If the STREAM1 inode does not exist in the stream directory block 5000, the WAFL layer 230 allocates a free inode and searches for a free entry for the filename STREAM1 within the block 5000. Upon locating free entry 5010, the layer 230 assigns that entry a pointer that references the free inode with a file handle, e.g., inode number 6000. Allocation of the entry 5010 commences the creation of inode 6000 and, accordingly, the WAFL layer 230 proceeds to initialize the contents of that inode by, inter alia, designating yet another new stream type to the named data stream inode 6000. The new stream inode type is used to represent the named stream because, e.g., certain operations applicable to files, such as renaming of the files, are not permitted on named data streams.
The WAFL layer 230 thus inserts the type “stream” into type field 6002 to convert the free inode to stream inode 6000, thereby completing creation of that inode. Note that the newly created stream inode 6000 is initially of size zero. This procedure may be repeated to create another named stream (STREAM2) having an allocated stream inode 8000 with a data section that references user data blocks (e.g., DATA2) associated with that named stream. Upon completion of state 706, the named data stream is created and represented within the WAFL file system structure as a novel stream inode. Note also that after creation, each inode is marked dirty so that it may be subsequently flushed to disk. The WAFL layer then returns the file handle of the named stream (e.g., inode number 6000) to the CIFS layer 218 and the create operation completes.
It should be further noted that all of the inodes associated with the named data streams (e.g., the base inode 1000, the stream_dir inode 2000 and the stream inode 6000) use the same ACL information contained within appropriate ACL inode of the WAFL file system. The meta-data attributes (e.g., time stamps and ownership information) for the named data stream reside within the base inode for that named stream. As a result, when a stream inode is modified, its base inode must be loaded into memory so that its meta-data section may be updated to reflect the modification. In accordance with yet another aspect of the present invention, the xinode field of each named stream inode is modified to function as a back pointer to its base inode. The function of the xinode field can be distinguished based upon the type of inode; i.e., the novel stream inode type does not have an xinode field that references ACL information because its ACL “lives” (is referenced by) the base inode.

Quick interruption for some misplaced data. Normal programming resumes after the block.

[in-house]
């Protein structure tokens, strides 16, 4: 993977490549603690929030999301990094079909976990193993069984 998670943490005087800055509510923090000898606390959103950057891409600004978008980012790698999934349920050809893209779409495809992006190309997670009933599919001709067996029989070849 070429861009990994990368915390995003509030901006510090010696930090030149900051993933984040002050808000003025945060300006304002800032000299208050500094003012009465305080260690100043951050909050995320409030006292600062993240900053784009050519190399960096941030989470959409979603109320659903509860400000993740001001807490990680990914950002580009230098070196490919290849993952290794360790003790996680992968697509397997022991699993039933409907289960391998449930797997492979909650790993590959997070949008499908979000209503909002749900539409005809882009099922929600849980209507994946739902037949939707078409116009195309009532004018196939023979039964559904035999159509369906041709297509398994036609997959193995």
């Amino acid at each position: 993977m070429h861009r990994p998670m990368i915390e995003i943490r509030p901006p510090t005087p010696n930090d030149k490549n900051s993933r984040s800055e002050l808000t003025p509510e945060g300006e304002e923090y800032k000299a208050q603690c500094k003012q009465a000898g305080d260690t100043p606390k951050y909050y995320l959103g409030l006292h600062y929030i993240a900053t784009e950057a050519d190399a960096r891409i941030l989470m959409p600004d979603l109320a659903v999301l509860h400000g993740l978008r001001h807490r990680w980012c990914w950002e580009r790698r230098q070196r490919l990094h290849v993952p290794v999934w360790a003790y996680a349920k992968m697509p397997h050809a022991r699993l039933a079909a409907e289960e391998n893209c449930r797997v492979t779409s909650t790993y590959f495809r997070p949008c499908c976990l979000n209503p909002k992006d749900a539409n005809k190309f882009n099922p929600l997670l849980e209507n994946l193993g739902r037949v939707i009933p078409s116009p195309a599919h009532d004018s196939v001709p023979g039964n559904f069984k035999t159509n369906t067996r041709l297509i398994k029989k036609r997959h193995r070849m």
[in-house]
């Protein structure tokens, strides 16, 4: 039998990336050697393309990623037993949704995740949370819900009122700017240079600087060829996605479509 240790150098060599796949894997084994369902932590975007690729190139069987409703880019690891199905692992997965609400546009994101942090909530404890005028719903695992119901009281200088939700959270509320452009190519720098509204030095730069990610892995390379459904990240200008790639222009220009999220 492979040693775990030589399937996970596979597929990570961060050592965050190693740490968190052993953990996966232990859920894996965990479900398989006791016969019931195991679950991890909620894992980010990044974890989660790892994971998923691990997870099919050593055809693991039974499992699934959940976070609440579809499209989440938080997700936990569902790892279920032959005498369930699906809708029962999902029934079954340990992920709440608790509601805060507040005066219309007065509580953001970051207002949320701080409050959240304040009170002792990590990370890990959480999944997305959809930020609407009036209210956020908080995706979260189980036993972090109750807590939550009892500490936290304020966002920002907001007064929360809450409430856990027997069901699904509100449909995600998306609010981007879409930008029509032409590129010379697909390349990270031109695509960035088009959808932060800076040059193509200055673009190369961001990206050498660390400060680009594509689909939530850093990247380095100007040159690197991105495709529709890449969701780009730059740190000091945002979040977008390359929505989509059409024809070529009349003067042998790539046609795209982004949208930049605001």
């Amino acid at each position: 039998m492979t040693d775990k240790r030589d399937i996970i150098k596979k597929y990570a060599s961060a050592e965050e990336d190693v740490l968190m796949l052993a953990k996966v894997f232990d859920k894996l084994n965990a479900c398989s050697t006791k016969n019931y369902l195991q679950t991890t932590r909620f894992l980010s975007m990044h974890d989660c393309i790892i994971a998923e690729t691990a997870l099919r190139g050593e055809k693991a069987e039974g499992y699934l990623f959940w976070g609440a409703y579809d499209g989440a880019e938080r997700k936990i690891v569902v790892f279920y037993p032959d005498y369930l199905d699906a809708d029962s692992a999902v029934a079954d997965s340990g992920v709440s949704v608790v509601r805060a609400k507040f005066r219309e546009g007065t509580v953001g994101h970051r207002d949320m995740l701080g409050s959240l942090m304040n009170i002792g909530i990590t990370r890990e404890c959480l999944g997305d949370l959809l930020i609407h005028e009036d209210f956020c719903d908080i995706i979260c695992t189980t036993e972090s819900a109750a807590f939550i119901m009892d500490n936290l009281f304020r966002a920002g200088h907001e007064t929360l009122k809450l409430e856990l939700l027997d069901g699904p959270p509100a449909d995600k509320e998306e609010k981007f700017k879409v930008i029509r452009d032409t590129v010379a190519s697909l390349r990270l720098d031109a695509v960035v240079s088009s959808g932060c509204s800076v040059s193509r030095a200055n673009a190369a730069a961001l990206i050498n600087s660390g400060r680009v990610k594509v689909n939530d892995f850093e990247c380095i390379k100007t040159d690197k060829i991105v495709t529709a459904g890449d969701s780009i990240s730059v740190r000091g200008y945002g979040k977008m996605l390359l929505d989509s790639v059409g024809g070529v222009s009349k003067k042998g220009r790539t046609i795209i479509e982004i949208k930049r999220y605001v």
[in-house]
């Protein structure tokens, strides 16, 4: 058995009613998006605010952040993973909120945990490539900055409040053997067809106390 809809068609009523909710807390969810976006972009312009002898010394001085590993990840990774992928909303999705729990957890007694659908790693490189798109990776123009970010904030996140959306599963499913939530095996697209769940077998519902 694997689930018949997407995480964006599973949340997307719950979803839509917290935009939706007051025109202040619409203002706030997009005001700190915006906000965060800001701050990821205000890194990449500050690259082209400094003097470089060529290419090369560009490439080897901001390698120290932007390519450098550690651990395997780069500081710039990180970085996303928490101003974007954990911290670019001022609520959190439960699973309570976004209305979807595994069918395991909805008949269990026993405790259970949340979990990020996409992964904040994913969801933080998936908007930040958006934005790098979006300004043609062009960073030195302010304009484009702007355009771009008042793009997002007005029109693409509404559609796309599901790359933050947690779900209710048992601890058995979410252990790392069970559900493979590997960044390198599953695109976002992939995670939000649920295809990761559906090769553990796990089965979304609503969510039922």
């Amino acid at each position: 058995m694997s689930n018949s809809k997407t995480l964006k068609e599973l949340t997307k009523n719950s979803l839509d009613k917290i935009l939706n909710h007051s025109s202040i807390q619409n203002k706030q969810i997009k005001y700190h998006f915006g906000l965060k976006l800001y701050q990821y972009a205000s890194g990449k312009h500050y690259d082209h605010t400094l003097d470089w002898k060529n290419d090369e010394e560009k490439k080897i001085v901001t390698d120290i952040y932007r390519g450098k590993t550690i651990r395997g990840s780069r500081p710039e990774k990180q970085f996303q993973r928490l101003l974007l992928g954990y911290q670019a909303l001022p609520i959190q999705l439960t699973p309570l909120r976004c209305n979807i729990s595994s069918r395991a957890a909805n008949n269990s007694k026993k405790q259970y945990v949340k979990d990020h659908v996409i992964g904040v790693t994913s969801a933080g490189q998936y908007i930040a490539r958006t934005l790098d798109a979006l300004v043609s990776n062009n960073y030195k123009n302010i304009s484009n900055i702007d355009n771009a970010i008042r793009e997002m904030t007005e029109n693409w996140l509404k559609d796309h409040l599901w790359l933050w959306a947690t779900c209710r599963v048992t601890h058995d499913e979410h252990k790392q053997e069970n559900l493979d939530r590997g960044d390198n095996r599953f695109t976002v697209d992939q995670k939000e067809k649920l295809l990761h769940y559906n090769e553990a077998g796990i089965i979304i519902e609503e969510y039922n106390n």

While there has been shown and described an illustrative embodiment for providing on-disk representations of multiple named data streams for a file system of a network storage appliance, it is to be understood that various other adaptations and modifications may be made within the spirit and scope of the invention. For example, the present invention also contemplates an “incore” representation of the named data streams described herein. In general, when an on-disk inode is loaded from disk 130 into memory 124, its corresponding incore inode representation may include additional information, such as a back pointer to its incore base inode and a pointer to an incore ACL inode. The dotted lines surrounding the inodes shown in
Specifically, when an on-disk inode is loaded “incore” to the memory 124, the corresponding incore inode structure “embeds” the on-disk inode structure. The incore inode is a block of memory that stores the on-disk inode structure plus additional information needed to manage data in the memory (but not on disk). This additional information may include a parent inode pointer (pip) that is an incore pointer used to reference the beginning of an incore base inode from, e.g., an incore stream inode. In other words, the pip represents a physical address of an incore inode within the memory 124, whereas the pointer references a logical address (e.g., inode number 2000 that maps to a logical volume block) on disk.
Assume now that the client 110 desires to store (write) information for the newly created named data stream in accordance with a write operation. The client sends a CIFS record within an IP packet (along with the write data) over the network 140 to the filer 120 where the packet is passed up the software layers to the CIFS layer 218, which parses the record. The CIFS protocol layer then creates a new message “write <named stream>” and passes that message, along with the file handle (inode number 6000) of the named stream and write data, to the WAFL layer 230. In response, the WAFL layer searches for the named stream inode in memory 124, and if it is not there, uses the inode file to locate the inode 6000 on disk and load it into memory.
Upon retrieving the inode 6000 (and its referenced data block, DATA1) from disk and determining that it is a stream inode, the WAFL layer examines the content of its xinode field 6004, which contains a pointer to inode 1000. Therefore, the layer 230 loads the corresponding base inode 1000 from disk into memory, if it is not already there. The WAFL file system then configures the pip 6006 that enables the incore stream inode to easily reference the incore base inode.
As part of the write operation, data section 1040 of inode 1000 is extended to include pointers that reference the actual user data blocks (e.g., $DATA) associated with the default data stream. After updating (modifying) the data in the stream inode data block as instructed by the write operation, the WAFL layer marks the modified data as “dirty” so that it can be subsequently flushed to disk. The WAFL system then uses the pip 6006 to access the incore base inode 1000 in order to update time stamps 1005 (e.g., a modification time stamp) contained within the meta-data section 1002 of the base inode. In addition, attributes of the named stream may be modified to reflect, e.g., a change in the size of the stream. For example, size information contained in the stream inode is updated if the write operation results in extending (“growing”) of the file. The layer 230 also marks the base and stream inode as “dirty” so that they may be subsequently flushed to disk. This essentially completes the write operation.